It is a long way from the grandeur of the Supreme Court of Canada in Ottawa to the grey, gritty neighborhood in north Toronto where a courthouse shares space with a Swiss Chalet chicken restaurant, the office of an MP and a catering company.
Yet it is here, near busy highways and interchanges, that an important legal precedent may be set in the next few days in the wake of a ruling from Canada’s top court.
The issue: Can a Muslim woman be ordered to testify without her face veiled?
This week, six years after it all began, a Toronto woman known only as N.S. was back in court with those she accuses of sexually abusing and assaulting her as a child, and with the same judge who ordered her to remove her face veil — or niqab — to testify.
Justice Norris Weisman is promising a decision soon, as the case is set to start on April 29. One of the options he proposed is having the woman testify without the veil over closed-circuit television.
However, her lawyer says her religious beliefs mean she must leave it on, closed-circuit TV or not, while the lawyers for the accused say they cannot get a fair trial unless they, and the court, can see her facial expressions as she testifies.
Judge Weisman’s 2008 order — that N.S. had to remove her niqab while on the stand — was appealed all the way up to the Supreme Court in Ottawa. In December, it delivered a split decision, handing the dilemma back to individual trial judges to determine on a case-by-case basis.
The majority ruled that trial judges, in this case Judge Weisman, must conduct a four-part test in order to decide whether a Muslim woman can be allowed to wear her niqab while testifying.
- Does she have a sincere belief in her religion?
- Does wearing a veil create a serious risk to trial fairness?
- Is there any other way to accommodate her?
- If no, does what the court called the “salutary” effects of ordering her to remove her niqab outweigh the “deleterious” effects of doing that?
N.S. case to resume April 29
Courts in Canada have long dealt with competing rights and religious freedoms, but this particular case has led to a vivid clash of basic principles, and that clash was on display again in courtroom number 210 earlier this week.
The complainant, N.S., arrived wearing her niqab and a black floor-length cloak known as an abaya. The two accused, one wearing a Muslim prayer cap and the other a black leather jacket, sat on the other side of the small courtroom, a Hindi-language interpreter between them.
‘A clear rule that would always, or one that would never, permit a witness to wear the niqab while testifying cannot be sustained’—Supreme Court of Canada, December 2012
For this hearing, N.S. was allowed to wear her veil as she took the stand to testify about her religious beliefs.
She has worn the niqab for almost 10 years, the 37 year old said, saying it is something she must do as part of Sunnah — a way of life based on the teachings of Muhammad.
The judge, unfamiliar with the concept, asked N.S. to spell the word.
“Islam is not a religion of extremism,” she said, so she had felt comfortable removing the veil when she suffered from morning sickness or allergies.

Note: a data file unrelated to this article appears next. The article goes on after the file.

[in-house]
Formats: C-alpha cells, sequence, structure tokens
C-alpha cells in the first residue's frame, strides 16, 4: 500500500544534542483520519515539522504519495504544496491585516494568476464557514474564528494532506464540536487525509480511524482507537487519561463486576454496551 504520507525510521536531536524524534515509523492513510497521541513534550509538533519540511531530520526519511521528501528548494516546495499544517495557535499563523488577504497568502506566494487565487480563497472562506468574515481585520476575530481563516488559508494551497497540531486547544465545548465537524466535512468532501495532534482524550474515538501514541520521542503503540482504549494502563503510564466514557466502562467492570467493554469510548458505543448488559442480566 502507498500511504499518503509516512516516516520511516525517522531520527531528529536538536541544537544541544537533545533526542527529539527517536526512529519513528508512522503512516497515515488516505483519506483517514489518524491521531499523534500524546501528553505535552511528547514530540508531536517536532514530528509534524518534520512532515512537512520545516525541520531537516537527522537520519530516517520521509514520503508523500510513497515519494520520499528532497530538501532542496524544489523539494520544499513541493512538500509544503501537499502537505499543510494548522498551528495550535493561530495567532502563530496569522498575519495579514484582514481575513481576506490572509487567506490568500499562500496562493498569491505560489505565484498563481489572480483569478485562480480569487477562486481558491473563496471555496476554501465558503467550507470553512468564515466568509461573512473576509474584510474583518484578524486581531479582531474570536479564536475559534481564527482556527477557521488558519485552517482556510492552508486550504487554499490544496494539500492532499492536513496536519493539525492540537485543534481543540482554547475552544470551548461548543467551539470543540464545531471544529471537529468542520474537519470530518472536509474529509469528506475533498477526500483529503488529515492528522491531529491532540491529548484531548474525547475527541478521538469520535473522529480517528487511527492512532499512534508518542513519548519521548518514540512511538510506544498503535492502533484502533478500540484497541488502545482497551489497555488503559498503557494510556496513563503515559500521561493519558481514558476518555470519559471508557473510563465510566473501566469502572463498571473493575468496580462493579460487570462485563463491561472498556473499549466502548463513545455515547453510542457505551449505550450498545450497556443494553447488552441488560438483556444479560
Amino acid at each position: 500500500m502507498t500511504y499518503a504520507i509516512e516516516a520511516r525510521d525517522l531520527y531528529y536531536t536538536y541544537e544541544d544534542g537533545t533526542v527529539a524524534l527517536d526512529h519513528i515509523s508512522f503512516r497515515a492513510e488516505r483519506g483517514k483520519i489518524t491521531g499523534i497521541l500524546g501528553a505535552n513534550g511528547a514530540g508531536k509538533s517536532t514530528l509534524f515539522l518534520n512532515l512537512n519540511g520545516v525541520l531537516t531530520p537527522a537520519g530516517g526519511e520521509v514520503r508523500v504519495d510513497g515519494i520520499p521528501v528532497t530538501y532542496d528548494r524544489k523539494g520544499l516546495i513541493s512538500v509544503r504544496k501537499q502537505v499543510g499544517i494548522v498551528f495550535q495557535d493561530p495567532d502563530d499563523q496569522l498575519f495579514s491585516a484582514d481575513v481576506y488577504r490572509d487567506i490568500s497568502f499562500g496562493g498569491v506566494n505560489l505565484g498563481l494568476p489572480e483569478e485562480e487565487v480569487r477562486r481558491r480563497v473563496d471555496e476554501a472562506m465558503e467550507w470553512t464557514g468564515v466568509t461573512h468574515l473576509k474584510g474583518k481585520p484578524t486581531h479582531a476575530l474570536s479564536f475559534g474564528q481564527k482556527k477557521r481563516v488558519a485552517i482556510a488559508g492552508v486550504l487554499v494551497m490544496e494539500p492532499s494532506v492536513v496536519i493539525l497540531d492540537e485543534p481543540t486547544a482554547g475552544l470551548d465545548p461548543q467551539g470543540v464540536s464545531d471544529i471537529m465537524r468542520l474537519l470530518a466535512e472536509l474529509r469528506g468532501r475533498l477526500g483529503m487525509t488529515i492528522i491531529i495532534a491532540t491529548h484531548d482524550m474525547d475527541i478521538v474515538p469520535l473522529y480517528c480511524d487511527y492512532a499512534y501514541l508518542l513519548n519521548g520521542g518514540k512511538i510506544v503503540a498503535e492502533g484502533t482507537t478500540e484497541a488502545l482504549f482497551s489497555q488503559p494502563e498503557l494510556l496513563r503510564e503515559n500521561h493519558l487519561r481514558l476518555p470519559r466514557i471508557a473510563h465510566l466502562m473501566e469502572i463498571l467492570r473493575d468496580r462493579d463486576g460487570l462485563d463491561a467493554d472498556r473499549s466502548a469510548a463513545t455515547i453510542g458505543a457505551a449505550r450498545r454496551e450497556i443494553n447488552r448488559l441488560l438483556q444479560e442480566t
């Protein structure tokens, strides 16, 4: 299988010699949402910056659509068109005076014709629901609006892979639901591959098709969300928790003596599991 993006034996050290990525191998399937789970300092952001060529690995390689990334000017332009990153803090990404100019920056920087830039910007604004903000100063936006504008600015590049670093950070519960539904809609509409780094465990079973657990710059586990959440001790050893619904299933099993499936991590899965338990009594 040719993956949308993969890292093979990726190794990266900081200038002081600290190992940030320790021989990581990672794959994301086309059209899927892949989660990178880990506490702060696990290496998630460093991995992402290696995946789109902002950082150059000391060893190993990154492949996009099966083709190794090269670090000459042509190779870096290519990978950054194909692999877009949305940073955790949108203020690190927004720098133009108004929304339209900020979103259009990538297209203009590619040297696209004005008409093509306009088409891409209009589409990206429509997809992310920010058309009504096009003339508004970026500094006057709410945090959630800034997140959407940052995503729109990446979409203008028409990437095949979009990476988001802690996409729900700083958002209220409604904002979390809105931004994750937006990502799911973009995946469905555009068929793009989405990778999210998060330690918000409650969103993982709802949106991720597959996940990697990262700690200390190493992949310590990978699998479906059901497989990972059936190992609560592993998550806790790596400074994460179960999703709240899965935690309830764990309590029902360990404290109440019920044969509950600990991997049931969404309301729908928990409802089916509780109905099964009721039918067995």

She has also removed her niqab for her driver’s licence and passport photos, and for police and border guards, she added, calling it acceptable because she did not have a choice.
She also allowed that she lifted it when driving, though put it back in place when she was stopped in traffic.
Yet to remove the veil in court to testify about sexual abuse allegations would create a “sexual environment” that would be prohibited by her religion, she said.
During the hearing, defence lawyers argued that her willingness to remove the niqab in some circumstances suggested her religious belief was less than sincere and certainly not enough to warrant interference with their right to a fair trial.
Her lawyer though, described her as forthright and sincere, calling her a “straight-up gal” at one point.
But how can a judge or a jury assess N.S.’s credibility if no one can see her face and her expression, asked defence lawyers.
With the niqab in place, “the set of a jaw, a smirk, a smile, all these visual clues are eliminated,” said defence lawyer Douglas Usher.
The judge asked the lawyers to consider a compromise, testifying via closed-circuit television.
The defence agreed, but the lawyer for N.S., David Butt, said no as it would still lead to her “objectification and sexualization” just as much on television as in person.
Now, it is up to Judge Weisman to once again decide whether the niqab stays or goes.
While the stakes are high for N.S., the decision will also be studied across Canada.
Some advocates for abuse victims say a ruling forcing N.S. to remove the veil will discourage other Muslim women from seeking justice, while others contend that allowing the veil will invariably damage the right to make full answer and defence against charges.
As the judge adjourned to prepare his ruling, he told both the complainant and the accused that he was sensitive to the stress they were facing, given how long this case has taken.
For him, this ruling will likely amount to a judicial swan song. About to turn 75, Judge Weisman is set to retire on May 1.